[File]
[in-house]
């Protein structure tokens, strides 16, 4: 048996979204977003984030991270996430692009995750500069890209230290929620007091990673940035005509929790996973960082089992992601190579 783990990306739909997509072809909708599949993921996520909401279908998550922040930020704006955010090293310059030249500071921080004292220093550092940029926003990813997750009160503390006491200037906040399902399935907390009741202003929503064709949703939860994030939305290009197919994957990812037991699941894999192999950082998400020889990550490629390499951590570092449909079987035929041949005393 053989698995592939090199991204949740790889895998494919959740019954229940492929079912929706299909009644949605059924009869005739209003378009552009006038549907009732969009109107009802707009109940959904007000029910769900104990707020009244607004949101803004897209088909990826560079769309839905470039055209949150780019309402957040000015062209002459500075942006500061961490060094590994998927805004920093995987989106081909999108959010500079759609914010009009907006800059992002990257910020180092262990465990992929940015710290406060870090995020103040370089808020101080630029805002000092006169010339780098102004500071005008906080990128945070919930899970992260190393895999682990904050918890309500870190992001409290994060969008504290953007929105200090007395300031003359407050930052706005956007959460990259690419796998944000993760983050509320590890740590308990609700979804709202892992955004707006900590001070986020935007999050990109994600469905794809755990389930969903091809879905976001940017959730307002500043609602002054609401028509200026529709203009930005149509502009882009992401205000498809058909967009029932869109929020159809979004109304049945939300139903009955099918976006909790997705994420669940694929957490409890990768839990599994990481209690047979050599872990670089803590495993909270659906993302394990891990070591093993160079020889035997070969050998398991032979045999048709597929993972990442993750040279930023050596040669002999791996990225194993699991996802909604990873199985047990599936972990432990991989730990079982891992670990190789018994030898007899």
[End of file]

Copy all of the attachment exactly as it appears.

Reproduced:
[in-house]
């Protein structure tokens, strides 16, 4: 048996979204977003984030991270996430692009995750500069890209230290929620007091990673940035005509929790996973960082089992992601190579 783990990306739909997509072809909708599949993921996520909401279908998550922040930020704006955010090293310059030249500071921080004292220093550092940029926003990813997750009160503390006491200037906040399902399935907390009741202003929503064709949703939860994030939305290009197919994957990812037991699941894999192999950082998400020889990550490629390499951590570092449909079987035929041949005393 053989698995592939090199991204949740790889895998494919959740019954229940492929079912929706299909009644949605059924009869005739209003378009552009006038549907009732969009109107009802707009109940959904007000029910769900104990707020009244607004949101803004897209088909990826560079769309839905470039055209949150780019309402957040000015062209002459500075942006500061961490060094590994998927805004920093995987989106081909999108959010500079759609914010009009907006800059992002990257910020180092262990465990992929940015710290406060870090995020103040370089808020101080630029805002000092006169010339780098102004500071005008906080990128945070919930899970992260190393895999682990904050918890309500870190992001409290994060969008504290953007929105200090007395300031003359407050930052706005956007959460990259690419796998944000993760983050509320590890740590308990609700979804709202892992955004707006900590001070986020935007999050990109994600469905794809755990389930969903091809879905976001940017959730307002500043609602002054609401028509200026529709203009930005149509502009882009992401205000498809058909967009029932869109929020159809979004109304049945939300139903009955099918976006909790997705994420669940694929957490409890990768839990599994990481209690047979050599872990670089803590495993909270659906993302394990891990070591093993160079020889035997070969050998398991032979045999048709597929993972990442993750040279930023050596040669002999791996990225194993699991996802909604990873199985047990599936972990432990991989730990079982891992670990190789018994030898007899």